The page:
It was an opportune moment and valid rationale for Dumbledore to leverage Snape’s guilt, ushering him into the Order of the Phoenix.

Thus, Snape took on the role of a double agent. Working undercover for the Order of the Phoenix, he consistently informed Dumbledore about the actions and whereabouts of the Death Eaters.

On the other hand, Snape did a great job in the role of Lord Voldemort’s spy, supplying him with all of the information about the Order. He provided only the information received from Dumbledore. 

As we said before, Dumbledore’s confidence in Snape was not unconditional. Dumbledore did not fully trust Snape to reduce any damage that could occur if Snape was somehow compromised.

RELATED:

Was Grindelwald More Powerful Than Dumbledore?

Snape was irritated by Dumbledore’s secretive nature and felt slighted by any perceived doubt in his capabilities. What vexed him most was being instrumental in the potential downfall of Harry Potter, the son of the woman he loved.

While Dumbledore trusted Snape’s capabilities, he initially declined to assign him the role of Defence Against the Dark Arts professor. This was to shield Snape from a curse associated with the position, one that even Lord Voldemort couldn’t bypass. However, once Dumbledore was compromised by Marvolo Gaunt’s cursed ring, he conceded, awarding Snape the role, especially considering Dumbledore’s renowned status as a magician.

After the Marvolo Gaunt’s curse and the agreement he made with Snape to kill him, Dumbledore finally granted him the post of the future Professor of Defence Against the Dark Arts.

Dumbledore was aware of the fact that after Snape killed him, the whole wizarding world would condemn him and force him to step down as the Professor of Defence Against the Dark Arts.

Despite the fact Snape killed Dumbledore, it was agreed that he would do so. When Professor Snape died, we found out that his deep love for Lily Evans caused his redemption with the magnificent result – to protect the precious boy destined to kill the biggest enemy of the wizarding world, Lord Voldemort.

What did Dumbledore say to Snape before he died?  

Severus… please…” These were the last words Dumbledore said to Snape before he used the Avada Kedavra curse and killed the Headmaster of Hogwarts.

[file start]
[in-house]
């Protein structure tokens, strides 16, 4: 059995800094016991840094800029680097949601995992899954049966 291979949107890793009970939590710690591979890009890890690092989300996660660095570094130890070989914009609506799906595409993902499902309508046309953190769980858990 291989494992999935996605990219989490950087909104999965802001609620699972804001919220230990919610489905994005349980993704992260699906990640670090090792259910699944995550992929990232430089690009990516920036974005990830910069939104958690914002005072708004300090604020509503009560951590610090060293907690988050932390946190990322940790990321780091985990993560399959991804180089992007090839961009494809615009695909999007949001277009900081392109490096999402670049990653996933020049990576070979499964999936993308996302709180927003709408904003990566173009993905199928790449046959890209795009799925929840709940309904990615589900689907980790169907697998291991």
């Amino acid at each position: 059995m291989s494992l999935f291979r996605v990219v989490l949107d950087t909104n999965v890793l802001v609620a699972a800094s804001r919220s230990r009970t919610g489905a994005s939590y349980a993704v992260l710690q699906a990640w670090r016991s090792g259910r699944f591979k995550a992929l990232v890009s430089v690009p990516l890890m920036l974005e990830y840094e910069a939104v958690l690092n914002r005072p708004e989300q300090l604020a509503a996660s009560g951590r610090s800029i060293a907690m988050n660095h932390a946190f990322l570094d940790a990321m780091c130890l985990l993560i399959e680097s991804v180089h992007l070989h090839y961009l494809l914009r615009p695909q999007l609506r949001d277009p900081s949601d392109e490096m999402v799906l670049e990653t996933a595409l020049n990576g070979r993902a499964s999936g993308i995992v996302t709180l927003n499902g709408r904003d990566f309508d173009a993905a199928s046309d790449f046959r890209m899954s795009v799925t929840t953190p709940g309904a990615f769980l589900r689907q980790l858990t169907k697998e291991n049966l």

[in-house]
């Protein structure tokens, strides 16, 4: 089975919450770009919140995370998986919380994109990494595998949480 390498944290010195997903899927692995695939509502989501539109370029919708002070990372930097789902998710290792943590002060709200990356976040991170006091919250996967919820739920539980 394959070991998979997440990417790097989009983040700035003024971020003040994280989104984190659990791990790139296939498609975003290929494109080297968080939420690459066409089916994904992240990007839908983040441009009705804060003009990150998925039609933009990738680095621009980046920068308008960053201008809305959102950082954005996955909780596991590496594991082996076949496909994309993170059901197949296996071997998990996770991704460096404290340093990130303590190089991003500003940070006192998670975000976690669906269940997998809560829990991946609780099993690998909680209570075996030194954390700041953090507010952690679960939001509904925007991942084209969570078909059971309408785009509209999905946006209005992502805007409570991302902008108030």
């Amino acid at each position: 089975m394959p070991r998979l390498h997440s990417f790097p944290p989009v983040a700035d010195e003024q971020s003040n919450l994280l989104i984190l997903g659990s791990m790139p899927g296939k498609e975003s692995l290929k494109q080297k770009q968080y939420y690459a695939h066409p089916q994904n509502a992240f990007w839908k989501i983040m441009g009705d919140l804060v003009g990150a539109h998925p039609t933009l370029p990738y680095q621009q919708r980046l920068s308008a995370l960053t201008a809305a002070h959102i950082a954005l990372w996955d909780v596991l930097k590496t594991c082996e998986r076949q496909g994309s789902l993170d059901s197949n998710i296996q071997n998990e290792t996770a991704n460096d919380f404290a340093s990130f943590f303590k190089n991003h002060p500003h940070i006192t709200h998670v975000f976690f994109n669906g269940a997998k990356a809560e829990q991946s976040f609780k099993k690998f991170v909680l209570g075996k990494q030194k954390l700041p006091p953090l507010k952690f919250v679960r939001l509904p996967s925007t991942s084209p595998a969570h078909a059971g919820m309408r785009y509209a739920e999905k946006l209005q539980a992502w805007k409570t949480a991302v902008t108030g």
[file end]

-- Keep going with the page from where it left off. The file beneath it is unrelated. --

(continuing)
In the beginning, we thought the phrase meant, “Please, Severus, help me!” but the truth was different. The ending of book seven “Harry Potter and the Deathly Hallows” revealed that Dumbledore was dying and that he had arranged that Snape would administer the final kill.

Finally, when the time came for Snape to actually kill Dumbledore he hesitated, regardless of their previous agreement, so Dumbledore had to beg Severus to end his life.

So, the real meaning of the phrase was: “Severus, please kill me… right now.”

How did Snape feel about killing Dumbledore?

Snape was angry at Dumbledore for being tempted by the Ring, knowing it contained a curse.

Actually, he didn’t want to kill Dumbledore but he had to do it. Firstly, because he had to keep a promise he had given Dumbledore earlier. As well, it was an act of mercy, as Dumbledore was already dying, from the curse he received because of the Ring.

So, Snape killed Dumbledore but he didn’t cause his death. The curse and the potion did it. Nobody forced Dumbledore to put on the Ring neither to drink the potion. 

Dumbledore caused his own death and Snape just finished his life.

Snape’s motivation was merciful, intending to spare Dumbledore from a humiliating and painful death in the future. 

The wizarding world was profoundly shaken by the Battle of the Astronomy Tower and the subsequent demise of Albus Dumbledore. The only sorcerer whom Lord Voldemort had ever dreaded, the sole significant counterforce to his power, was now gone.

This battle underscored the harsh reality that no location, not even Hogwarts, was impervious to the threat of the Death Eaters. Their infiltration was facilitated by both a student and a treacherous faculty member. With the school’s fate hanging in the balance, many parents opted to withdraw their children.

Indeed, it’s a somber subject to both write and, presumably, read about.

Aware of the impending challenges and owing to the foreseen visions and the aforementioned curse, the Hogwarts Headmaster recognized that his departure was inevitable. He was acutely aware that dark days loomed ahead for Hogwarts, but also that there would be those willing to defend it to their last breath.